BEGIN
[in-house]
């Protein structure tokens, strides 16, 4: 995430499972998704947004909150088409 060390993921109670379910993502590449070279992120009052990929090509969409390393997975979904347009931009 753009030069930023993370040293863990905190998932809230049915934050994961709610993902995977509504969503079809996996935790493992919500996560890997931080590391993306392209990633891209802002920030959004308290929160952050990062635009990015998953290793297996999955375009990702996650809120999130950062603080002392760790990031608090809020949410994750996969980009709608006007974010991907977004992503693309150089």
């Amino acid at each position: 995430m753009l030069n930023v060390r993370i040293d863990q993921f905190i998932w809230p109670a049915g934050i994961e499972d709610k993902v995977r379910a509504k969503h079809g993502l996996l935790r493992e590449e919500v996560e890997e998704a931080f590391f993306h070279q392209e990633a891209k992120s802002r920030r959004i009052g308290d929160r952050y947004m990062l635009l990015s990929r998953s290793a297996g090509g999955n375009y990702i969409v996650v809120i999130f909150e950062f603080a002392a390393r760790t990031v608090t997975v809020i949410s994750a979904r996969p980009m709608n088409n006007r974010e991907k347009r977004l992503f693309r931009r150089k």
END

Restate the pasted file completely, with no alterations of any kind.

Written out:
[in-house]
């Protein structure tokens, strides 16, 4: 995430499972998704947004909150088409 060390993921109670379910993502590449070279992120009052990929090509969409390393997975979904347009931009 753009030069930023993370040293863990905190998932809230049915934050994961709610993902995977509504969503079809996996935790493992919500996560890997931080590391993306392209990633891209802002920030959004308290929160952050990062635009990015998953290793297996999955375009990702996650809120999130950062603080002392760790990031608090809020949410994750996969980009709608006007974010991907977004992503693309150089």
């Amino acid at each position: 995430m753009l030069n930023v060390r993370i040293d863990q993921f905190i998932w809230p109670a049915g934050i994961e499972d709610k993902v995977r379910a509504k969503h079809g993502l996996l935790r493992e590449e919500v996560e890997e998704a931080f590391f993306h070279q392209e990633a891209k992120s802002r920030r959004i009052g308290d929160r952050y947004m990062l635009l990015s990929r998953s290793a297996g090509g999955n375009y990702i969409v996650v809120i999130f909150e950062f603080a002392a390393r760790t990031v608090t997975v809020i949410s994750a979904r996969p980009m709608n088409n006007r974010e991907k347009r977004l992503f693309r931009r150089k």